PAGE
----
The origin of Friday the Thirteenth

The origin of Friday the Thirteenth, as told by Damond Benningfield, comes from Norse mythology.[1] He writes:

First comes the fear of the number 13. According to one tale, 12 Norse gods held a banquet at Valhalla. A thirteenth god — Loki, the spirit of evil — tried to attend…

If you believe that the Norse have little impact on modern culture other than to inspire Marvel comic book movies (and an Emmy nominated television series on the History channel, Vikings), keep in mind the days of the week are named after Norse gods (Tiu’s Day, Woden’s Day, Thor’s day and Freya’s day). Here’s what Benningfield writes about Freya’s day:

Mythology says that when Norse tribes converted to Christianity, Freya was called a witch and banished to a mountaintop. There, every Friday, she hosted a coven of 11 other witches plus the devil — 13 in all — to plot vengeance against her former believers.

So, TGIF. And while you are in enjoying the day, give a listen to Óláfs Saga Tryggvasonar in the Viking language.[2]

NOTES:
[1] You can read the details at Star Date, “Friday the Thirteenth”: http://stardate.org/radio/program/friday-thirteenth
[2] Learn from the Viking Language series: https://soundcloud.com/viking-language/lesson-3-5-l-fs-saga

Reflections in a mud puddle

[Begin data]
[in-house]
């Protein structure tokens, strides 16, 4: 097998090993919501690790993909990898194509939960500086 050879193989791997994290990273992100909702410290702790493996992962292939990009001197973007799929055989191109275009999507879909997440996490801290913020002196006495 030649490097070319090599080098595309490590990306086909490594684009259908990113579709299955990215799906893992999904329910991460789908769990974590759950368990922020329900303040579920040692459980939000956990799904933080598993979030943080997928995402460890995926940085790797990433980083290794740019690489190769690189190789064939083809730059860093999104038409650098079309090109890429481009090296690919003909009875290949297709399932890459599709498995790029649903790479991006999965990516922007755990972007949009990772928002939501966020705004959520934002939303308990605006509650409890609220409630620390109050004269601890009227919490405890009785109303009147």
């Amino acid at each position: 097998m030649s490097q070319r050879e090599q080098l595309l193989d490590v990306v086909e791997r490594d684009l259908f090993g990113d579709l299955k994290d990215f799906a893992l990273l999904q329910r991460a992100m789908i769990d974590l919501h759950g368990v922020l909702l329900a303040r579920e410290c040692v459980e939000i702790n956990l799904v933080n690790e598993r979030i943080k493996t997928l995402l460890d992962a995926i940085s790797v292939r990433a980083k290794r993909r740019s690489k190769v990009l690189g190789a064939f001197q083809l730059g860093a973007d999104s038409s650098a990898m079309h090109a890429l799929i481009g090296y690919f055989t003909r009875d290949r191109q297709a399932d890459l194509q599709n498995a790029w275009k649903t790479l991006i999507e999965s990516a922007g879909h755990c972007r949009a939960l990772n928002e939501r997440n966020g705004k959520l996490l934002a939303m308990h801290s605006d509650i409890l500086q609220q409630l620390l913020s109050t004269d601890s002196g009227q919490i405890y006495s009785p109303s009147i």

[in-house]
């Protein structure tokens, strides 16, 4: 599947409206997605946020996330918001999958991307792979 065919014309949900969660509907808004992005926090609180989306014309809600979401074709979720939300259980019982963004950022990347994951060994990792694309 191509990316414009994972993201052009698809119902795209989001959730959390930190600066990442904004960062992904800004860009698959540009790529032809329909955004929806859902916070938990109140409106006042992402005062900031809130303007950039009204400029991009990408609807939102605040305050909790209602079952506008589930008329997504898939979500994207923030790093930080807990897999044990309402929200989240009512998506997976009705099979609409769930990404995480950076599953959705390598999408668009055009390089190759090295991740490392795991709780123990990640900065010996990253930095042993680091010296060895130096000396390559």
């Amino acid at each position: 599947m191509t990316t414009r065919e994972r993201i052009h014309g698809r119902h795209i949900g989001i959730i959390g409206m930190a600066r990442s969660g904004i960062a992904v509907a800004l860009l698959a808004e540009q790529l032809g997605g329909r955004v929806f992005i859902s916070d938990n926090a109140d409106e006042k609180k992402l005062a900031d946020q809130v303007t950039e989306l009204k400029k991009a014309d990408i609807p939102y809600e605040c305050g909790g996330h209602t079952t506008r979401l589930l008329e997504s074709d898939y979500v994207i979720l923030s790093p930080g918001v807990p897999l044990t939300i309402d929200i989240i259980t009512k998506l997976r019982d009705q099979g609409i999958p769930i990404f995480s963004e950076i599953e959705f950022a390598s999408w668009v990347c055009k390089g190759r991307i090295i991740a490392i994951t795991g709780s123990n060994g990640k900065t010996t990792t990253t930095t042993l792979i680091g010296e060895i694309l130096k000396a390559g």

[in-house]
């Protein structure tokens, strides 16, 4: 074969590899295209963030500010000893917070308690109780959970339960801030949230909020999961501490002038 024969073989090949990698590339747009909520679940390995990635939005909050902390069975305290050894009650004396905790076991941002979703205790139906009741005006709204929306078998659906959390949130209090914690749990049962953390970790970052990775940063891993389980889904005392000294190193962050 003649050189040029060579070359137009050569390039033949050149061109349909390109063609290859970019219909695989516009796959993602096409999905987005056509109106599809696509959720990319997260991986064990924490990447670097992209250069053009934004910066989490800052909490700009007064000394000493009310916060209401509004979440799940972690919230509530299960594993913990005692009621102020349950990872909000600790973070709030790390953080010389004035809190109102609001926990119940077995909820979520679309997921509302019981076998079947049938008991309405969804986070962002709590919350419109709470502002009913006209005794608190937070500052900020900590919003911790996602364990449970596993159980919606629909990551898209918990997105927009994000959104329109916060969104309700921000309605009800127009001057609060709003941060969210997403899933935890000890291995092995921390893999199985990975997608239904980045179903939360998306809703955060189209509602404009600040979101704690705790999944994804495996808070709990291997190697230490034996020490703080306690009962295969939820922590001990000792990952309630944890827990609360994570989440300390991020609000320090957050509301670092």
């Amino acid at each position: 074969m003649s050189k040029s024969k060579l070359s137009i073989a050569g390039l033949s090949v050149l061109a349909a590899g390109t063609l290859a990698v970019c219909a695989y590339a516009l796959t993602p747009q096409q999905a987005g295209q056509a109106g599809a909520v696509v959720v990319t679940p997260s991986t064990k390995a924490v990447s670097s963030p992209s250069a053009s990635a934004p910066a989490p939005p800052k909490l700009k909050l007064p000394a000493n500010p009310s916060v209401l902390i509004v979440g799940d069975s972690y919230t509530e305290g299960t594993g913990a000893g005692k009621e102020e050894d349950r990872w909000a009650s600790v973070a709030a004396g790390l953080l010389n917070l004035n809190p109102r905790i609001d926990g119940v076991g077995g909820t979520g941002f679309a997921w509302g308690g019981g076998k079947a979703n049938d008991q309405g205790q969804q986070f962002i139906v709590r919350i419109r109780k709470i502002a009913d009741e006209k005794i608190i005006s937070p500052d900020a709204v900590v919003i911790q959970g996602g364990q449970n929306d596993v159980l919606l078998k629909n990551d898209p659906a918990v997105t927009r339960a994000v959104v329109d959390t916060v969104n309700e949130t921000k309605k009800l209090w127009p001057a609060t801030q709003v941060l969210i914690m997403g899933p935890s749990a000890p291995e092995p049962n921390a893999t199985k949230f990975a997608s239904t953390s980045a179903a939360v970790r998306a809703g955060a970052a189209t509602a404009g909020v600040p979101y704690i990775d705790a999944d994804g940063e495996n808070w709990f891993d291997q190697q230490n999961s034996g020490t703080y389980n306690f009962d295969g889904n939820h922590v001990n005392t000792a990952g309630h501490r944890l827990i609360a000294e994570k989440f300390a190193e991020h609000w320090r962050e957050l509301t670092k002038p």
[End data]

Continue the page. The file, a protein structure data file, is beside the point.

20130701-123531.jpgIt is an early summer morning. It rained the night before as I walk a mile or so before I climb into the car for the morning’s mega commute. The parking lot near my home is dappled with puddles slowly evaporating. It reminds me of when I first started taking black and white photographs in high school. One of my favorite subjects was reflections of the sky in puddles.

I don’t remember what initially attracted me to the subject matter, but I remember loading a 35mm SLR manual camera–either an Olympus or a Pentex–with a spool of film, pulling the leader and lining the sprocket holes with the sprockets, securing the leader to the spindle, closing the back door and advancing the film a couple frames. I’d sling the camera over my shoulder and head outdoors to capture a surreal glimpse of the heavens from the perspective of puddles on asphalt. Or pools of water on gravel roads or a grassy field.